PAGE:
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Comparing codecs by comparing waveforms
post Aug 9 2013, 09:50
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I have compared Vorbis to MP3 by:
1. Preparing a WAV file from a CD.
2. Encoding the WAV to MP3 at 192kbps.
3. Encoding the WAV to Vorbis, trying to match the MP3's filesize.
4. Opening the WAV, MP3, and Vorbis in Audacity (audio editor) to check which codec represents the original WAV closest.

So far, Vorbis is closer to the original WAV.
Am I doing this wrong?
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post Aug 9 2013, 10:09
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Yes, very wrong -- these are perceptual audio codecs, and audio is perceived using your ears, not by eyeballing waveform graphs.
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post Aug 9 2013, 10:58
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check which codec represents the original WAV closest

Lossy codecs are designed to take away as much as possible. Matching the waveform picture means nothing at all.
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post Aug 9 2013, 13:49
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In addition, comparing waveforms in the time domain is often confounding due to perceptually benevolent but visually significant alterations in phase, etc. The frequency domain is more informative. However, neither are considered a valid metric for assessing lossy compression here. Double-blind listening tests are the only recommended method. Please read #8 of the Terms Of Service, as I must assume you have not done so already.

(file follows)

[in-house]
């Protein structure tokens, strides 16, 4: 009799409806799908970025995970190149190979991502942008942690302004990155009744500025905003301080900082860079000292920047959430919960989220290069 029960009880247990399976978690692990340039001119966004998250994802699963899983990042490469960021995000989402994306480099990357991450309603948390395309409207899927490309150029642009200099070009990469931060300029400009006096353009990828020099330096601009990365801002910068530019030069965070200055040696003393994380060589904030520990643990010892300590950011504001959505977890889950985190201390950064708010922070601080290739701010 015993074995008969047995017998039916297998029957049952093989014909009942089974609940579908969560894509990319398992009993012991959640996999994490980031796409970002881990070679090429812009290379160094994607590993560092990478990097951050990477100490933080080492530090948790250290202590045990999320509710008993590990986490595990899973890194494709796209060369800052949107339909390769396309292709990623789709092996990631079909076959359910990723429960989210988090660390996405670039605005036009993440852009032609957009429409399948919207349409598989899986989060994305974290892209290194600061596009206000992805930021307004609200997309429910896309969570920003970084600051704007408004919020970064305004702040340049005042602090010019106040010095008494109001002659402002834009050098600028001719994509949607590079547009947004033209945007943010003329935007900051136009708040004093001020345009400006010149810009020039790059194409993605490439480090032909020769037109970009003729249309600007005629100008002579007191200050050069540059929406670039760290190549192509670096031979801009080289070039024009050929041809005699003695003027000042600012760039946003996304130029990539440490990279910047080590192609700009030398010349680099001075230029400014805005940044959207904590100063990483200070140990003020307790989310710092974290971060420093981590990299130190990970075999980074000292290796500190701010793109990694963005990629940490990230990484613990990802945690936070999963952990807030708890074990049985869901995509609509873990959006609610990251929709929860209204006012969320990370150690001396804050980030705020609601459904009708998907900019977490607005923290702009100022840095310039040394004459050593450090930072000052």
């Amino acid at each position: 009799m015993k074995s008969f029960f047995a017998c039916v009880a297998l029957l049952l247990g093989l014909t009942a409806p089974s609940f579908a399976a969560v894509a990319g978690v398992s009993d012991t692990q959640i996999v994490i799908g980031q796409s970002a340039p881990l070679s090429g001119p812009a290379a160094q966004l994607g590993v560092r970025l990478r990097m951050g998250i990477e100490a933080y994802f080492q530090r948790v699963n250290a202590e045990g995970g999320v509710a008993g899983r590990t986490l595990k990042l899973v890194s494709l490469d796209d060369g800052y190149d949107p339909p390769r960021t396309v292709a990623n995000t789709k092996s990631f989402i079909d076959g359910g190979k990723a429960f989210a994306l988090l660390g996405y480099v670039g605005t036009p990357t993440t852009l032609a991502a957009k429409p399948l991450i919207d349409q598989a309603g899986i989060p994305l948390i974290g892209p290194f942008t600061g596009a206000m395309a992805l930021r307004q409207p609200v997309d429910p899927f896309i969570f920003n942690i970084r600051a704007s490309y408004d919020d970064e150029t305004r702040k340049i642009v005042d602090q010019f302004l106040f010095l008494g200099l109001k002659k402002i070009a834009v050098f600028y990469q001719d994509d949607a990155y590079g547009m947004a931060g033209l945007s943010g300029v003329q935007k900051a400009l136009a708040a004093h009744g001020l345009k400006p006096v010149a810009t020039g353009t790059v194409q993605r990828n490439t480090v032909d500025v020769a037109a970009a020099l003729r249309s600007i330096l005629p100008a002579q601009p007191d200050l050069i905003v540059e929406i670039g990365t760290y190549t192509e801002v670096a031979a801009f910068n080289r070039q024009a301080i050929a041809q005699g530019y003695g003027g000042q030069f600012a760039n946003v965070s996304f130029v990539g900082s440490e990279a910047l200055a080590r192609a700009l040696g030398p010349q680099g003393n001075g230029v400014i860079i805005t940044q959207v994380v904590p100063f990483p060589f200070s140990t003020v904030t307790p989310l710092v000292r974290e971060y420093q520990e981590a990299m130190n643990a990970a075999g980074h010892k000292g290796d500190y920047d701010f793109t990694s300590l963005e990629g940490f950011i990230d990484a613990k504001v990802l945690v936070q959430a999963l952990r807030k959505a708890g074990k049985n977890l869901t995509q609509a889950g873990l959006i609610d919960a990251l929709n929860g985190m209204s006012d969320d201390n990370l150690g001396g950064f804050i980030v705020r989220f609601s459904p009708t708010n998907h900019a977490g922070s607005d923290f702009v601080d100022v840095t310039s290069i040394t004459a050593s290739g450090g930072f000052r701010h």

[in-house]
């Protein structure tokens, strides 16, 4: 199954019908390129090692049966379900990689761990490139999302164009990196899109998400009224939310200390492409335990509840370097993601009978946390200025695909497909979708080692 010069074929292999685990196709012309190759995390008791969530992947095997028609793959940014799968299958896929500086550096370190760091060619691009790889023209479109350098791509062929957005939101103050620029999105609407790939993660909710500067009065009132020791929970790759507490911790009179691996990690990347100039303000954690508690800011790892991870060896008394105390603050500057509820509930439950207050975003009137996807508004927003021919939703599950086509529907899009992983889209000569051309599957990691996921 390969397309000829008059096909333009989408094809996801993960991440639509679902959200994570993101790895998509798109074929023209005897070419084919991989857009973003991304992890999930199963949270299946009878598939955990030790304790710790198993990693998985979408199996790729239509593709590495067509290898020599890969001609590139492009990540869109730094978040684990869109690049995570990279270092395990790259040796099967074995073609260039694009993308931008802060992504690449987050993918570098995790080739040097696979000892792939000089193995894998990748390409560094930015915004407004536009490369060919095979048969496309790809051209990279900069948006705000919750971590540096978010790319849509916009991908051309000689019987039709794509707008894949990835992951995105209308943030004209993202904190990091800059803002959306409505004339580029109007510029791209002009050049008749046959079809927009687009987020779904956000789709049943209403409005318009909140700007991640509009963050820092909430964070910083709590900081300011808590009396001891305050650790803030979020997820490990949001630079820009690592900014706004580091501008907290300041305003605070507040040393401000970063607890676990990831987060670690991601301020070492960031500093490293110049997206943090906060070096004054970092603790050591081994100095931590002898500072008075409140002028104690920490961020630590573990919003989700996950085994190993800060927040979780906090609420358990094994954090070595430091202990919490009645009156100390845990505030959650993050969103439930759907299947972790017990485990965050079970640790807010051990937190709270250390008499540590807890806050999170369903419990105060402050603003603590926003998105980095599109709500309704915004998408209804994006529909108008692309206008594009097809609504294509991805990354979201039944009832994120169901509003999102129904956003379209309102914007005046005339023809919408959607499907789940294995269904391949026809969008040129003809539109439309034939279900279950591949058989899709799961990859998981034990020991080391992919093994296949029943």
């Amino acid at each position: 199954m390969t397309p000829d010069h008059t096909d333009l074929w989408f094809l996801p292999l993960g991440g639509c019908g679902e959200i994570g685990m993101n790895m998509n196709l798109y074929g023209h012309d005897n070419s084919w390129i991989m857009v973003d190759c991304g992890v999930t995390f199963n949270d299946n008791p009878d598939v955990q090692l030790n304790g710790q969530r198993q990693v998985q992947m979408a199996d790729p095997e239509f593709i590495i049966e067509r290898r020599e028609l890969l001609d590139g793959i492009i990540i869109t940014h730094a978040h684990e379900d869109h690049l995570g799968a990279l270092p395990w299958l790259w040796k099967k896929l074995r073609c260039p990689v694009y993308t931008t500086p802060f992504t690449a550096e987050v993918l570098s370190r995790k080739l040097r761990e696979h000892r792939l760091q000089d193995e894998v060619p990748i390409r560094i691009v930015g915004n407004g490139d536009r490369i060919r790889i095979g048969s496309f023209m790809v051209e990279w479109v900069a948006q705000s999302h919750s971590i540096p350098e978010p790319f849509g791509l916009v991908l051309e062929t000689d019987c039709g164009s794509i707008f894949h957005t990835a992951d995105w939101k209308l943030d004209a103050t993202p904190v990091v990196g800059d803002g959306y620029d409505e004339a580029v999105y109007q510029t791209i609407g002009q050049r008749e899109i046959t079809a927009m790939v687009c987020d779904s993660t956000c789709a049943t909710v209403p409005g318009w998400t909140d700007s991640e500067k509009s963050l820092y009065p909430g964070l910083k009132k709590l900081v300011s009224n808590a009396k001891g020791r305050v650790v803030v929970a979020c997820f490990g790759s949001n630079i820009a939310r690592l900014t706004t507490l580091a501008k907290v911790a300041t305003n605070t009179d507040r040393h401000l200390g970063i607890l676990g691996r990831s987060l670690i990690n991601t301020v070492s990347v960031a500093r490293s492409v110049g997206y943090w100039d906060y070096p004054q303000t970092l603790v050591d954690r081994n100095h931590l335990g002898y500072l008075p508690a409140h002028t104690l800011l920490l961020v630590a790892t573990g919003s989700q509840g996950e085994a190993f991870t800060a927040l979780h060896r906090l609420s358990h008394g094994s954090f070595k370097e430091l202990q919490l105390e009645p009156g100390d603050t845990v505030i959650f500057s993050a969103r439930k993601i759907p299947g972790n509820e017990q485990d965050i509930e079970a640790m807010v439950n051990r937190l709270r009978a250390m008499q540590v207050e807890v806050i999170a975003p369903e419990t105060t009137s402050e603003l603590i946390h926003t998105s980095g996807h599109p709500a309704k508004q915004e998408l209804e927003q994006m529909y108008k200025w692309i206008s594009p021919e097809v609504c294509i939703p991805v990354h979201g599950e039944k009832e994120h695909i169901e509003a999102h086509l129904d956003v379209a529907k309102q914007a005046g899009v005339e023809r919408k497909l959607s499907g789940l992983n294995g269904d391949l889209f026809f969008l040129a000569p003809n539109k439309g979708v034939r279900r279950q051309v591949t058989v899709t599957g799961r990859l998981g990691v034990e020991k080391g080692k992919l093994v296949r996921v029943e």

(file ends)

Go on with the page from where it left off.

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post Aug 9 2013, 14:43
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As I read once in some post on this board: You don't listen with your eyes.
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post Aug 9 2013, 16:36
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Two waveforms can look almost identical but sound very different, of they can look very different but sound almost the same.
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